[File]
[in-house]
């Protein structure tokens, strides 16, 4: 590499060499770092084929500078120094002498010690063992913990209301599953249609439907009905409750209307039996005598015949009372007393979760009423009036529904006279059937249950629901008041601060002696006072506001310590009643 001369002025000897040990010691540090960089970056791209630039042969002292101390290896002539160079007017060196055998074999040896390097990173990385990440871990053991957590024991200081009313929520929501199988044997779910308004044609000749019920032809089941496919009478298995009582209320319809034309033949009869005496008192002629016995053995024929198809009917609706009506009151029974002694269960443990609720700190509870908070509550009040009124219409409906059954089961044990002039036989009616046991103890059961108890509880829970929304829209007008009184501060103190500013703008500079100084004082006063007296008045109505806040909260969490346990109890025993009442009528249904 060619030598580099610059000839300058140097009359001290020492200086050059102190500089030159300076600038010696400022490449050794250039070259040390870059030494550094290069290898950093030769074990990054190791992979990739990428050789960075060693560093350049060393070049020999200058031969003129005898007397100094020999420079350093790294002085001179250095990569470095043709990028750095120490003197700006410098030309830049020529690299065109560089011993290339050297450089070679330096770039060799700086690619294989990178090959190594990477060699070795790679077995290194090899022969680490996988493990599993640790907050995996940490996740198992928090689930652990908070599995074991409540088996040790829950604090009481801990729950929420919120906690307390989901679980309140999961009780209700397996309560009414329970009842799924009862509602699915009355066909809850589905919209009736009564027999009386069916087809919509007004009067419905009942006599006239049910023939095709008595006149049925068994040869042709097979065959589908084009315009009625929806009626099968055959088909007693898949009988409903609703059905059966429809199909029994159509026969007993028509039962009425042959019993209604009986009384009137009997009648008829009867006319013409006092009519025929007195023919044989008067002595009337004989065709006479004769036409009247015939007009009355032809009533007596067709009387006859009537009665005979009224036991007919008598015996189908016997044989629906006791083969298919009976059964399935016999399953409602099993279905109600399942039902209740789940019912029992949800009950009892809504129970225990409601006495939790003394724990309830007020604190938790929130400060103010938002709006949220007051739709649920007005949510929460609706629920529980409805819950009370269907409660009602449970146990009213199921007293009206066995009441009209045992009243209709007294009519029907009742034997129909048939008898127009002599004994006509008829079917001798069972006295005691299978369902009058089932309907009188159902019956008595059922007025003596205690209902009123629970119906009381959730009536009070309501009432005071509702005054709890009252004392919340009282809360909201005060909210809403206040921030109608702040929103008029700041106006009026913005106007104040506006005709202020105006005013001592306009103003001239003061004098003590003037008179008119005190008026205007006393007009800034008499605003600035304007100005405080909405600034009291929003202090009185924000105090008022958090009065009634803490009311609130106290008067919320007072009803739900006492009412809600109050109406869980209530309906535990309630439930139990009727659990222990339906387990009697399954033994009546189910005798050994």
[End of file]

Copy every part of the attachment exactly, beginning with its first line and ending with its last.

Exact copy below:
[in-house]
């Protein structure tokens, strides 16, 4: 590499060499770092084929500078120094002498010690063992913990209301599953249609439907009905409750209307039996005598015949009372007393979760009423009036529904006279059937249950629901008041601060002696006072506001310590009643 001369002025000897040990010691540090960089970056791209630039042969002292101390290896002539160079007017060196055998074999040896390097990173990385990440871990053991957590024991200081009313929520929501199988044997779910308004044609000749019920032809089941496919009478298995009582209320319809034309033949009869005496008192002629016995053995024929198809009917609706009506009151029974002694269960443990609720700190509870908070509550009040009124219409409906059954089961044990002039036989009616046991103890059961108890509880829970929304829209007008009184501060103190500013703008500079100084004082006063007296008045109505806040909260969490346990109890025993009442009528249904 060619030598580099610059000839300058140097009359001290020492200086050059102190500089030159300076600038010696400022490449050794250039070259040390870059030494550094290069290898950093030769074990990054190791992979990739990428050789960075060693560093350049060393070049020999200058031969003129005898007397100094020999420079350093790294002085001179250095990569470095043709990028750095120490003197700006410098030309830049020529690299065109560089011993290339050297450089070679330096770039060799700086690619294989990178090959190594990477060699070795790679077995290194090899022969680490996988493990599993640790907050995996940490996740198992928090689930652990908070599995074991409540088996040790829950604090009481801990729950929420919120906690307390989901679980309140999961009780209700397996309560009414329970009842799924009862509602699915009355066909809850589905919209009736009564027999009386069916087809919509007004009067419905009942006599006239049910023939095709008595006149049925068994040869042709097979065959589908084009315009009625929806009626099968055959088909007693898949009988409903609703059905059966429809199909029994159509026969007993028509039962009425042959019993209604009986009384009137009997009648008829009867006319013409006092009519025929007195023919044989008067002595009337004989065709006479004769036409009247015939007009009355032809009533007596067709009387006859009537009665005979009224036991007919008598015996189908016997044989629906006791083969298919009976059964399935016999399953409602099993279905109600399942039902209740789940019912029992949800009950009892809504129970225990409601006495939790003394724990309830007020604190938790929130400060103010938002709006949220007051739709649920007005949510929460609706629920529980409805819950009370269907409660009602449970146990009213199921007293009206066995009441009209045992009243209709007294009519029907009742034997129909048939008898127009002599004994006509008829079917001798069972006295005691299978369902009058089932309907009188159902019956008595059922007025003596205690209902009123629970119906009381959730009536009070309501009432005071509702005054709890009252004392919340009282809360909201005060909210809403206040921030109608702040929103008029700041106006009026913005106007104040506006005709202020105006005013001592306009103003001239003061004098003590003037008179008119005190008026205007006393007009800034008499605003600035304007100005405080909405600034009291929003202090009185924000105090008022958090009065009634803490009311609130106290008067919320007072009803739900006492009412809600109050109406869980209530309906535990309630439930139990009727659990222990339906387990009697399954033994009546189910005798050994």